“A brova too smoove
Old soul living in this new school…”
— Junia-T, “Too Smoove”, Eye See You (2014)
Except for a notable few like Kardinal Offishal, Maestro Fresh Wes, and of course, Drake, Toronto’s hip-hop scene has been trouble for a while. Despite its share of local hits getting heavy club rotation in the 90s and early-naughts (who can forget how deep we lived the riddim culture for a while?), it’s been steady underground for all these years.
You can tell a Toronto beat from a mile away — slightly unpolished, simple, sound like it’s a throwback from decades ago… we’re unable to keep up with the times, breeding a crop of rappers who just can’t make the grade.
Fortunately, that’s not true for everyone.
When last we crossed paths with Junia-T, he was readying for The We & We Free, one of the many live performances he’s given since stepping a toe in the game all those years ago.
Six months later, he’s here with a new album — Eye See You; an album that may very well restore some faith in what Toronto’s hip-hop scene has to offer!
Eye See You — wrapping 2014 up on a CLASSIC note.
2014’s been a bum year for hip-hop. I know everyone and their grandmother’s waiting for the new Kendrick to drop, and I’ll admit I haven’t yet given Run the Jewels 2 the proper listen it deserves, but everyone’s waiting for whatever comes next.
Though I had my reservations at first, Junia-T’s latest Eye See You is a head-boppin’ album that grows on you with every listen.
Adding some diversity to his prolific past as a rapper in his Silver Fox, 3-5 Playa and Smash Brovaz circles, Junia’s been working feverishly on his production skills, looking to prove that he can rock a mixer and turntable just as well as he does a mic!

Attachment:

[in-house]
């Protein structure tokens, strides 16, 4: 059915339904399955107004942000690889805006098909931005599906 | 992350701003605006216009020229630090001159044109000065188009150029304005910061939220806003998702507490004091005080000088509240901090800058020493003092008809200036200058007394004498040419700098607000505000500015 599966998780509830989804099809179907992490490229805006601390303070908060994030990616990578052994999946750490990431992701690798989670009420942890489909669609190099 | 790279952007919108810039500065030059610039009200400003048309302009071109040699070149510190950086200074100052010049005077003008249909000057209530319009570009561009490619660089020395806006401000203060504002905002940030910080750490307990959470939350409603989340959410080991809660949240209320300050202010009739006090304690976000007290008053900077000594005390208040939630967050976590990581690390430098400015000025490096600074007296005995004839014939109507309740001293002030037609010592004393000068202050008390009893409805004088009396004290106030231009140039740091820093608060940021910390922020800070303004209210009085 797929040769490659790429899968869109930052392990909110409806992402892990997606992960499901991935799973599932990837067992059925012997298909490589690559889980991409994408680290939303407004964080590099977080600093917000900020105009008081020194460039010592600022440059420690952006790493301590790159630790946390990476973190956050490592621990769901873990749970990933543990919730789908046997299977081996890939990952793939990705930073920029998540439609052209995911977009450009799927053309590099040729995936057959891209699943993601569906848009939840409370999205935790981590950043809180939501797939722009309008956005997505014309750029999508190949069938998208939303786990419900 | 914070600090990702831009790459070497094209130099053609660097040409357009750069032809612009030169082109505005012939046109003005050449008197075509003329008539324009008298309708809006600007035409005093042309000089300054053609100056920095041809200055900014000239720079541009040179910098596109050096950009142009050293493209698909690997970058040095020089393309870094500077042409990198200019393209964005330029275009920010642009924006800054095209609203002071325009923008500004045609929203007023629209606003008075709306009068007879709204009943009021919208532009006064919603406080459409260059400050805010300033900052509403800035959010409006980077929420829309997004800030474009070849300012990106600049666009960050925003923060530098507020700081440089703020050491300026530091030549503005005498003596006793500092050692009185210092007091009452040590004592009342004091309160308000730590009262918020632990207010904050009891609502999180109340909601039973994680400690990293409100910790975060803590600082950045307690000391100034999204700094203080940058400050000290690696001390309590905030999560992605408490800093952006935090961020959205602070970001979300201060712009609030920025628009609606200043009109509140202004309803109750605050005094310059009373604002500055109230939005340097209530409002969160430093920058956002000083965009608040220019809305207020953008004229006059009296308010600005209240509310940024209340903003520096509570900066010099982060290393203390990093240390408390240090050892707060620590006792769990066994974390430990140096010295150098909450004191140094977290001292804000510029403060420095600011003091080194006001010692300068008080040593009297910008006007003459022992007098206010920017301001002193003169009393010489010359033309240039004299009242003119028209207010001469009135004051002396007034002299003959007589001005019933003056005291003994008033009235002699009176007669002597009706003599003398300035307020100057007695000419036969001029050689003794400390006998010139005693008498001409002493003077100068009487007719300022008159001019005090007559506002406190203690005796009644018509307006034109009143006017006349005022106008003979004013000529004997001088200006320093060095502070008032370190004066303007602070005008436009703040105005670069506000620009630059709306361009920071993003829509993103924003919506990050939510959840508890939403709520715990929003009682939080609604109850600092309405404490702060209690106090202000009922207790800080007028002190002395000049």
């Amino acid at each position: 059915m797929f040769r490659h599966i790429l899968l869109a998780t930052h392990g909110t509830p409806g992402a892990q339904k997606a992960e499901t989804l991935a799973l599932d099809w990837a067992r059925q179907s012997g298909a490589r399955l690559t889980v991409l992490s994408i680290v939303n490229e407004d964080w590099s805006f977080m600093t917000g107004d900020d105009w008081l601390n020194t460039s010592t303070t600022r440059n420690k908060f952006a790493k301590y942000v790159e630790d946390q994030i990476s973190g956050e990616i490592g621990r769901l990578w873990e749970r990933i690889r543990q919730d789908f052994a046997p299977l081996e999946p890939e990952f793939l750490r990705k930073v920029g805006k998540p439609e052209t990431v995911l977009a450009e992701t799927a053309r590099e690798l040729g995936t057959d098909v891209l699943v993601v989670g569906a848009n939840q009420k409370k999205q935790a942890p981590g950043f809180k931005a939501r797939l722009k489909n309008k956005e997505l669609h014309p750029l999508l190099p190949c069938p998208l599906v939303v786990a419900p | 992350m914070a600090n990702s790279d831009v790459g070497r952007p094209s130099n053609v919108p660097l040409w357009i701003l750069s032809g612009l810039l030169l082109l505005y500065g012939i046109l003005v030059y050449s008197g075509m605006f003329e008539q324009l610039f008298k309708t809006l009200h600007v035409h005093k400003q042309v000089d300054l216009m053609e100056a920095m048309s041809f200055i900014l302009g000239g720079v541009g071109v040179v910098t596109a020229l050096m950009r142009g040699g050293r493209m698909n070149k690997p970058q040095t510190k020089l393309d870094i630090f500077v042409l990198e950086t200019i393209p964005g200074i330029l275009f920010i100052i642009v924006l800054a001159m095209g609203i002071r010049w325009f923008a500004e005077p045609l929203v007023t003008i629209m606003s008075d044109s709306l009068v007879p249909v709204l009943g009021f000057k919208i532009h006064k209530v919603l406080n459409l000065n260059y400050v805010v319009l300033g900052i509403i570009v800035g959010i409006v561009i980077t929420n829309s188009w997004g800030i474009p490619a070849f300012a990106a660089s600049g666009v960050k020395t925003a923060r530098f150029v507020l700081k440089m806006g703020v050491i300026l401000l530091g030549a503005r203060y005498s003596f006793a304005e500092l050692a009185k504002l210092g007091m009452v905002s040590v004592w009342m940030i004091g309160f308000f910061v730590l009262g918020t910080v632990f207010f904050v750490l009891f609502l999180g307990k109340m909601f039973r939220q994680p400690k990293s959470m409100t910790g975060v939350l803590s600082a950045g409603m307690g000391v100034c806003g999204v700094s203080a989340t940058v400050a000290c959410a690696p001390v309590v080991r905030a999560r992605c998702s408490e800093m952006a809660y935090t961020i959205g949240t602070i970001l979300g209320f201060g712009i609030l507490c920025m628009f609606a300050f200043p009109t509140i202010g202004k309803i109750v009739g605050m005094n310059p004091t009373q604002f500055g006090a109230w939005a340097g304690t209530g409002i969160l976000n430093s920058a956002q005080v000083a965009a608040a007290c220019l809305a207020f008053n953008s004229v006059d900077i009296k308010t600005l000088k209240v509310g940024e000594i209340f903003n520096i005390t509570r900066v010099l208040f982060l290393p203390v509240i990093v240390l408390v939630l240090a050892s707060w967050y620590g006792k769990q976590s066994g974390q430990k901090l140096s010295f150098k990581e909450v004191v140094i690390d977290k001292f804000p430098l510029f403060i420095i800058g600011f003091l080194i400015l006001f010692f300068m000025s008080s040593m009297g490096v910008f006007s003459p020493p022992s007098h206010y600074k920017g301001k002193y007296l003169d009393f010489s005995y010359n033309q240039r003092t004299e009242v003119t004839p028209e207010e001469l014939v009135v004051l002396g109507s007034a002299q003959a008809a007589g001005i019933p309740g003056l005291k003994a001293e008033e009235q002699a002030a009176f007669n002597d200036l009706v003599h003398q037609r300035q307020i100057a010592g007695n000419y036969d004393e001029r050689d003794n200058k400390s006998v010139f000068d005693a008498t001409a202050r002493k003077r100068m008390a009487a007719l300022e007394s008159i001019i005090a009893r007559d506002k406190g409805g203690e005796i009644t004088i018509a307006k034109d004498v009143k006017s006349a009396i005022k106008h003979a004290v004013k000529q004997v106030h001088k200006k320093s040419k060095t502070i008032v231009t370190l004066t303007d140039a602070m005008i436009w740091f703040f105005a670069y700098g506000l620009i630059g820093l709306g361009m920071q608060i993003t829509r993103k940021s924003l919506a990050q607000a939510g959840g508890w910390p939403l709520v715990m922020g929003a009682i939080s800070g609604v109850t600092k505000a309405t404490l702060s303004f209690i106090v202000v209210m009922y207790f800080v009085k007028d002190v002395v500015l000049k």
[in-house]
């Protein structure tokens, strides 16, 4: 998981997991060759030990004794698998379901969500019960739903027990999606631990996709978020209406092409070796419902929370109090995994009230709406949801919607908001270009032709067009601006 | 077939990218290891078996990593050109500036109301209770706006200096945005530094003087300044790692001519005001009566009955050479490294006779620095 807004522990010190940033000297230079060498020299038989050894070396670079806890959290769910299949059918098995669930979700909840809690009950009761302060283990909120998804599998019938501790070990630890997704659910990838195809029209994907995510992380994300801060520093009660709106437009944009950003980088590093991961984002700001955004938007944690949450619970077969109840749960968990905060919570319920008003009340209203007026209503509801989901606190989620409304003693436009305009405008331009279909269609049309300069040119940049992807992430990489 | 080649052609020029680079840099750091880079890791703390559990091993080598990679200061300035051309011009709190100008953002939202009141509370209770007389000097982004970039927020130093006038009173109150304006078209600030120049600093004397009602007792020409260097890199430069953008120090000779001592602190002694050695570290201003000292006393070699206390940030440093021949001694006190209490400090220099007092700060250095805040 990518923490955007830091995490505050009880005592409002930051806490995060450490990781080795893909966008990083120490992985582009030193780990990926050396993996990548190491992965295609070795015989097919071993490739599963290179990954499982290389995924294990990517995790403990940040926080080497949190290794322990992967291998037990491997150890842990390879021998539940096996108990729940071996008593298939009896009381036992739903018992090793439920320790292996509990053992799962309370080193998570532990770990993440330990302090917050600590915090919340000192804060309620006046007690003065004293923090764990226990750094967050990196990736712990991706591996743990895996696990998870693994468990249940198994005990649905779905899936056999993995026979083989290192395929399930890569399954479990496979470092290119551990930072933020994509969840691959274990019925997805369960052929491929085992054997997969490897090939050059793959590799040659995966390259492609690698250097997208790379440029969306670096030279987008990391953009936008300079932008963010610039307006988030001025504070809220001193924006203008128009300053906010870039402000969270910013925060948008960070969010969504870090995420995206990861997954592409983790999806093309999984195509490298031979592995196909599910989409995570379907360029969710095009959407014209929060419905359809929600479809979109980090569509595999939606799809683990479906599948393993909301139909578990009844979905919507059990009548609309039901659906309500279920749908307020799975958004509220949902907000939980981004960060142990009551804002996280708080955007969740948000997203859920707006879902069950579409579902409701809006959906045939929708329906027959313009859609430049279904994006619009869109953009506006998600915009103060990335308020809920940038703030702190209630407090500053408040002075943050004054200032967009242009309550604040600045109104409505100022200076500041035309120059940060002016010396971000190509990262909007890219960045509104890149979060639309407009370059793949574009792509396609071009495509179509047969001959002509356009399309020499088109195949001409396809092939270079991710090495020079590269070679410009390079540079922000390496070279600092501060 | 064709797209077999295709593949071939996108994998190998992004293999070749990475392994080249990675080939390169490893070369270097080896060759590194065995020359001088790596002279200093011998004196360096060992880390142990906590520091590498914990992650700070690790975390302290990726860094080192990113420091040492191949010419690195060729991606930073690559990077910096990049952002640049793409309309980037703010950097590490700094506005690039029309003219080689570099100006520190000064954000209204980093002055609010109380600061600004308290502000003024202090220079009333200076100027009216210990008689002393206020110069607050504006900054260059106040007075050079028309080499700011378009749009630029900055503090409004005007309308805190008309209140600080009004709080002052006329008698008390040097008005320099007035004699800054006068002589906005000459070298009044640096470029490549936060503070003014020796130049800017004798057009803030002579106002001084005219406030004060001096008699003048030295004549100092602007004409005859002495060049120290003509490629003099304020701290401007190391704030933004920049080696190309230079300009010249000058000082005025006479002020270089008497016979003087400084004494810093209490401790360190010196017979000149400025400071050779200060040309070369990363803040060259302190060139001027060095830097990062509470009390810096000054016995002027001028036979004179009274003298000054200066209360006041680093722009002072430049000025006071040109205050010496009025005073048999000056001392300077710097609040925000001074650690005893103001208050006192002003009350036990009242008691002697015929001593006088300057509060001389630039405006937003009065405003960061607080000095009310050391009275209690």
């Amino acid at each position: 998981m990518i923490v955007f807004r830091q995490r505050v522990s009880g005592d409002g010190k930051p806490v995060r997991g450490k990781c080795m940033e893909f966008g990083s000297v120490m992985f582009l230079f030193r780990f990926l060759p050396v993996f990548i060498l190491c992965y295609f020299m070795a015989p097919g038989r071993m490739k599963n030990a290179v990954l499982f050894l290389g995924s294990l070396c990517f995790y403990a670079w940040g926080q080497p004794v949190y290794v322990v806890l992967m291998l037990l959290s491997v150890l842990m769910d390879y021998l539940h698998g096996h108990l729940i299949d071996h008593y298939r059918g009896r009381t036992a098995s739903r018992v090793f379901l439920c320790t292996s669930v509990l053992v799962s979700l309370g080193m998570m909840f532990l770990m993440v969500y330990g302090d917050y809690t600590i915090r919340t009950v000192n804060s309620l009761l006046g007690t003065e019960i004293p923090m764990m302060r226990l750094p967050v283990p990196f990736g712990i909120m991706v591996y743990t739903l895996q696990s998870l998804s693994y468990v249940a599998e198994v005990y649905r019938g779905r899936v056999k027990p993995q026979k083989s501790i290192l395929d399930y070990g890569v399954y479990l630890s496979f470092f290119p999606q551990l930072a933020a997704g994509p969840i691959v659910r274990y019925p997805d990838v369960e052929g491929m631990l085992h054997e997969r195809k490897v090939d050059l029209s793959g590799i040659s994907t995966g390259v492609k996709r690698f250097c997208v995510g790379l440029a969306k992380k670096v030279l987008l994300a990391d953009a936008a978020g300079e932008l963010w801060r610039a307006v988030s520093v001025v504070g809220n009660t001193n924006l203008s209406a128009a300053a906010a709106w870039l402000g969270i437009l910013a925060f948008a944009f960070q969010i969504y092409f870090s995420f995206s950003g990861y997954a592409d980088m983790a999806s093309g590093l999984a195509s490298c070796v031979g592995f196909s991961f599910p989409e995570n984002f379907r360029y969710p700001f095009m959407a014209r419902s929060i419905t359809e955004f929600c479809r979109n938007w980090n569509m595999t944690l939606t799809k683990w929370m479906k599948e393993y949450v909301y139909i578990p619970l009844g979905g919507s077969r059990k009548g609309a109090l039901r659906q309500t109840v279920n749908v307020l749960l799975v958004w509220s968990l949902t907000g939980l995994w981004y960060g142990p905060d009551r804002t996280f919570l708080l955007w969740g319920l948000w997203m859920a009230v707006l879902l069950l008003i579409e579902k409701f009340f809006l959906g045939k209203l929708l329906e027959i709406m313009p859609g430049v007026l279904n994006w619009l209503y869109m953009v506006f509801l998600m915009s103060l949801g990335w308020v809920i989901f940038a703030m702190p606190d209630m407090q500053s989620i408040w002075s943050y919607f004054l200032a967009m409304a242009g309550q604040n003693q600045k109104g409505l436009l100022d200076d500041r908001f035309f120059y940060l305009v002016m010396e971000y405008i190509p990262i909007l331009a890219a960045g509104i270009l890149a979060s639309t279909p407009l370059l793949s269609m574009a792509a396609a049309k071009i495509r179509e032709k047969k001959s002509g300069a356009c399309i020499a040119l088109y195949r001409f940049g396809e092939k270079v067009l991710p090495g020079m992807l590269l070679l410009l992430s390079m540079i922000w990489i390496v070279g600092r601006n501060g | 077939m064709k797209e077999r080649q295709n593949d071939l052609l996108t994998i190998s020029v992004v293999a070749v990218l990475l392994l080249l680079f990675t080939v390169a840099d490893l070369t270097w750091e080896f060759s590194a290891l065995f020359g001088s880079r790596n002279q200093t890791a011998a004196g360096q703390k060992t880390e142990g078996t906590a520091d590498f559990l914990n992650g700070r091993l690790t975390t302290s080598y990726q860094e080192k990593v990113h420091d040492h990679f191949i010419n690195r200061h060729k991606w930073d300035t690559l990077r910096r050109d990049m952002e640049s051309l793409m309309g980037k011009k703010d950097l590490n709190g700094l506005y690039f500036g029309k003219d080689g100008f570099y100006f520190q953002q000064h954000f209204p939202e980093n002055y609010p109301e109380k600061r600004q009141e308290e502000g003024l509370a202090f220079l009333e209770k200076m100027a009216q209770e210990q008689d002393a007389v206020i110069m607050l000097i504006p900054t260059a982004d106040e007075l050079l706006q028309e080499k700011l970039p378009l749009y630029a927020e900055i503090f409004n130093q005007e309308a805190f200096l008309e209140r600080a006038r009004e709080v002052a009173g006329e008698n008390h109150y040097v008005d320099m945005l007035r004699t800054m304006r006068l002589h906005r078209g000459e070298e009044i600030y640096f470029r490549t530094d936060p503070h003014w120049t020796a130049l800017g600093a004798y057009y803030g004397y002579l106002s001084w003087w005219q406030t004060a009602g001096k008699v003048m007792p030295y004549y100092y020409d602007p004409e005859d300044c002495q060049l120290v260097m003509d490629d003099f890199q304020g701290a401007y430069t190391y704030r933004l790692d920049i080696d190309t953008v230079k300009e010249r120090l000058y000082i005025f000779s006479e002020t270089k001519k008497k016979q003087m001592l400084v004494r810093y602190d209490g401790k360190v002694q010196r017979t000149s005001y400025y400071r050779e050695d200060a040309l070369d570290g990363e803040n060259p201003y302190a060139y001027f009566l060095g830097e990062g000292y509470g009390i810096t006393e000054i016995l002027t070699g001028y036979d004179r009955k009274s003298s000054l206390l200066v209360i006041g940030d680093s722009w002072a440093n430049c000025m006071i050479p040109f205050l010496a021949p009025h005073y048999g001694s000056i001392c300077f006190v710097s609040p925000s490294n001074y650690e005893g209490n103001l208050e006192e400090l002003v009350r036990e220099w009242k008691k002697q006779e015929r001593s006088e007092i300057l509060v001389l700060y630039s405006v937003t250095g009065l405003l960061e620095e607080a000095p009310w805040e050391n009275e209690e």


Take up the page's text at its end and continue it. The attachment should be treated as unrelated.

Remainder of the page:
The album starts with a three-hit combo of “Head Nod”, “Too Smoove” and “We Got This (All Day)”, all tracks perfect for working that neck like nobody’s watching when you’re doing the cross-town commute. “How Can I”, a soulful ode to a lost friend over a classic sample of Mary J. Blige’s “Be Happy”, serves as the gateway from a display of Junia’s rapping development to date into the more exploratory waters of Junia the Producer, relying on the talents of others to complement the beats he’s constructed for them.
I guess I’m biased — while Junia’s production cuts with talents like Little Simz, pHoenix, LordQuest and Jessie Reyez are growing on me, it’s Junia the Rapper I’ve listened to for a decade now, but Junia the Producer is growing on me. Though I didn’t want to love some of the tracks at first, missing his signature staccato flow that often accompanies his beats, I had to respect what others brought to the table, and the more I listen to them, the more I appreciate how much Junia’s grown since we first met.
But my winner for this album is “The Day”, an anthem that comes in just shy of three minutes and is a perfect marriage of lyrical cadence and stellar beat. If you listen to this song and not love it, I think you’ve got some soul-searching to do, amigo — because you clearly don’t have one!
So check it out. Give Eye See You a listen and see whether you don’t finish the 15 tracks satisfied. And if you’re looking to support Junia in his next venture, you can always grab a high-quality copy of the album over at Bandcamp!
Now if you’ll excuse me, I have to listen to this album a few dozen more times.
Hope you like it as much as I do,